No bricks for desks: Benedicto Kondowe’s fight for quality education in Malawi

Imagine if your child went to school in a place that didn’t have classrooms. Maybe the class size had more than 100 other students. And maybe the students didn’t even have their own schoolbooks – they had to share it with six to ten other kids. Would that be an engaging place for your child to learn? 

That’s what Benedicto Kondowe, an education and human rights campaigner from Malawi, talked about this week to drum up support for the Global Partnership for Education, the only multilateral organization dedicated to education. In the hopes of getting funding and support to improve education programs in Malawi, he told them the stories of the struggling students and teachers across his country. For example, some students have to use bricks as desks. And some teachers are forced to use outdoor space in lieu of an office.

Benedicto is no stranger to Malawi’s fight for quality education. He is the executive director of the Civil Society Education Coalition, a group of 81 civil society organizations working to achieve the right to education for all in Malawi. He also founded the Centre for Governance and Public Participation, which works to promote democracy, civic engagement and social justice.

Benedicto was kind enough to let me interview him about his fight for quality education, some of the obstacles he faces as an education activist, and how the Global Partnership for Education could make a difference in Malawi. Read on to learn more:

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What brings you to DC? Why are you here supporting the Global Partnership for Education?

I’m here in DC to share my story about the status of education in Malawi, which is similar to other African countries, and what we see GPE is doing to fill the gaps in the education sector to provide quality education for all. I have been exposed to many things that would be important to share.

Imagine one goes to a community where one finds that out of 8 classes taught, half are taught under a tree, or on the veranda of a teacher’s home, or discover that a single teacher is taking care of in excess of 110 learners. We have a shortage of well-trained teachers. Imagine the kind of burden that these teachers are subjected to. In this environment, quality education is not attainable.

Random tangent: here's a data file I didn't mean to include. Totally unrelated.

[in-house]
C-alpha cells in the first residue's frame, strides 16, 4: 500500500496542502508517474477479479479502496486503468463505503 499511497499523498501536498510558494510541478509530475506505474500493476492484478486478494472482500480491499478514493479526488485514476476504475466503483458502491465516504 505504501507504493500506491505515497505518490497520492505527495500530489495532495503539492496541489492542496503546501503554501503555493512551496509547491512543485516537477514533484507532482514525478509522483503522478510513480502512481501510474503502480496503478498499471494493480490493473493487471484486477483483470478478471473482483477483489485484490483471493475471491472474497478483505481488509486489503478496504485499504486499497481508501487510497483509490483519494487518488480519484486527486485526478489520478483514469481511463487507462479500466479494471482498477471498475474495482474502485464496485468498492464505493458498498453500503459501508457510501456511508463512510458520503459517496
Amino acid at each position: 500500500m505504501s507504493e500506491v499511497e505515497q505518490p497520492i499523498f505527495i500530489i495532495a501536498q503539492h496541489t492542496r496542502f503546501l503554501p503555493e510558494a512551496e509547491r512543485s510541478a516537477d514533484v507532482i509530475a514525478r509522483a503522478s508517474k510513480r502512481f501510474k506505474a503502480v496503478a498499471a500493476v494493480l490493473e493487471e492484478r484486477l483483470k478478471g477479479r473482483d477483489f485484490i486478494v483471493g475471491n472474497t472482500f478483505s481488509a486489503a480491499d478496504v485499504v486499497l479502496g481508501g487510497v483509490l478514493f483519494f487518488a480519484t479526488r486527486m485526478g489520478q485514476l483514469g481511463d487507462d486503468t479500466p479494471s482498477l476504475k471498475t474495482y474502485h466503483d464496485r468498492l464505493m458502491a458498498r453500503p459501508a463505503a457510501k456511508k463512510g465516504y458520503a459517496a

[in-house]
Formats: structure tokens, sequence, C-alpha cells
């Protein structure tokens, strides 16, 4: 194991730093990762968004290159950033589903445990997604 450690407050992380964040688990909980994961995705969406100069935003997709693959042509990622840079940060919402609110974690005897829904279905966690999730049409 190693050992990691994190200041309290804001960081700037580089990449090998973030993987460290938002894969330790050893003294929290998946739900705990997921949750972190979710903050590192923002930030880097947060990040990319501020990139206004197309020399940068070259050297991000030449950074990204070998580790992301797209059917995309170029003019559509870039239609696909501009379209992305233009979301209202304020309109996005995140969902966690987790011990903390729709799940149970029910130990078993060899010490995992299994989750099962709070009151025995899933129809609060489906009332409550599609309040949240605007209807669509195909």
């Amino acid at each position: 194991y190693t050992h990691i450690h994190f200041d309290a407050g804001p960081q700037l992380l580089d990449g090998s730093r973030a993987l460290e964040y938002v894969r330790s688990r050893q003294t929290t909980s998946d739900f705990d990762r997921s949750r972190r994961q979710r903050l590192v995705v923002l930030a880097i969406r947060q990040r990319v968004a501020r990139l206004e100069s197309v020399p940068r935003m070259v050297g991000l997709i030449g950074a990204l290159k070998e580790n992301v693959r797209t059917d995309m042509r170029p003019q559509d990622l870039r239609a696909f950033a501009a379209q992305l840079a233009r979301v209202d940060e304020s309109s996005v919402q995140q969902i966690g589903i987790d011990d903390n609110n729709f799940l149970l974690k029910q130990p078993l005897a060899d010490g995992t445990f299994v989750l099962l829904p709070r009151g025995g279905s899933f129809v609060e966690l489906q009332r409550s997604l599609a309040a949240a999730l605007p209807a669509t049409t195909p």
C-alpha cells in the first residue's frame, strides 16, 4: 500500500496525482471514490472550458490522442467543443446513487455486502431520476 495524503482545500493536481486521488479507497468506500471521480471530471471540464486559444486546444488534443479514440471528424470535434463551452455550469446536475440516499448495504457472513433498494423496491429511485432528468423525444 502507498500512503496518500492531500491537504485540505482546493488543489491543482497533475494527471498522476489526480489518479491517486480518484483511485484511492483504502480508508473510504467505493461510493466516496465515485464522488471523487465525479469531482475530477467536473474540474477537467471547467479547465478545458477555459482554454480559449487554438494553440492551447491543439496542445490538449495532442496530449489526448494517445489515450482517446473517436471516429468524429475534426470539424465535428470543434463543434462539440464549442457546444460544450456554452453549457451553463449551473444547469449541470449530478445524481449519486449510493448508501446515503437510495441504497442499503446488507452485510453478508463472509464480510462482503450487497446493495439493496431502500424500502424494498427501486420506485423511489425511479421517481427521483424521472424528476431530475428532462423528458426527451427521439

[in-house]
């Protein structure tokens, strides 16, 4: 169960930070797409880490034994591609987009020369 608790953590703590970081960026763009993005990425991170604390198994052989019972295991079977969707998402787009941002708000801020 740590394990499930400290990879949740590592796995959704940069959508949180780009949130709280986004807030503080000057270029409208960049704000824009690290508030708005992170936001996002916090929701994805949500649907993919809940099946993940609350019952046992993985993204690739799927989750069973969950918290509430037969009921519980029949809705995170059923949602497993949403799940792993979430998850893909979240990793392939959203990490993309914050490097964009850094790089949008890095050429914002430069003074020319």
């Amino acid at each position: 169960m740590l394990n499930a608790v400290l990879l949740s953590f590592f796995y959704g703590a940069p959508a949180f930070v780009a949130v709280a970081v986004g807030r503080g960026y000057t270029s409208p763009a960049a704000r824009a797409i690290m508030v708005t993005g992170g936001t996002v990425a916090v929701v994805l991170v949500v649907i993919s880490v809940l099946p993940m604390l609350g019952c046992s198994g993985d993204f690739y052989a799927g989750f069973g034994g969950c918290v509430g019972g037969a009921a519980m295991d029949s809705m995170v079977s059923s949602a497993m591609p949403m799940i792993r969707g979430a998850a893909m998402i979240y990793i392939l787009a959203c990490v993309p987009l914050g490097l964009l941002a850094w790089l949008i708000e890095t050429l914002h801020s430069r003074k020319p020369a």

National standards recommend that each pupil have a book, but the practical reality is that six to ten students share one book. And you can imagine that 10 learners cannot effectively share and learn from a single book. We have schools where students have never seen a desk, and others where children are using bricks as desks. These are the kind of realities that I thought would be worth sharing.

InterviewOvercrowded classrooms like these make it difficult for a teacher to control his or her students and give students the individual attention they need. 

What are the biggest obstacles to achieving quality education for all children in Malawi?

The major obstacle in my view is finances. The government is not able to train teachers to the level needed. Current statistics indicate that there is a teacher deficit of 35,000 to 45,000 teachers in the schools.

The current government program attempts to train 2,500 teachers per year. It would take us at least 12 years to reach the number of teachers that are needed. There is also the issue of motivation, because in order to provide quality education, you need a sense of collective responsibility.

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This is a 117-student classroom, where students use bricks as desks. 

You build that collective responsibility with the Civil Society Education Coalition. What are its goals?

First and foremost, we mobilize stakeholders together around specific education goals. As a country we’re making gradual progress. We also raise citizen awareness around the issues. The literacy rate for Malawi is 64 percent, so we still have a huge section of the population that is illiterate.

In order to promote the engagement on education we need to bring the issues to them. Unless the citizens are able to understand and appreciate the issues, chances are high that they’re not going to be involved in what the government is doing in the education sector. That limits the extent to which citizens are able to be involved in these issues.

Teacher's desk
This teacher has no staff room and is forced to improvise this space underneath a tree as his office.
“Would such teachers be motivated to teach under these hard realities?” asks Benedicto.

Why is the support of the Global Partnership for Education so important for Malawi?

GPE is a very important funding mechanism for a country like Malawi. Over time we have seen a lot of local buy-in to the GPE process because the priority areas that GPE works on are identified by recipient countries. In the case of Malawi, GPE has committed to training 14,000 teachers. GPE is also building bath areas for girls so that they are not left out. GPE will help us reduce the high pupil to book ratios from six or ten students per book to three or four, depending on the subject. The structure of GPE’s support encourages the Malawi government to step up its efforts as well. Over the past 3 years, they have been allocating more than 20 percent of the budget to education, but again, we need players like GPE to support these efforts.

Thank you, Benedicto, for talking to ONE about your work to bring quality education to Malawi. Good luck to you – and we will continue to support the Global Partnership for Education.

Share some words of support with Benedicto in a comment below!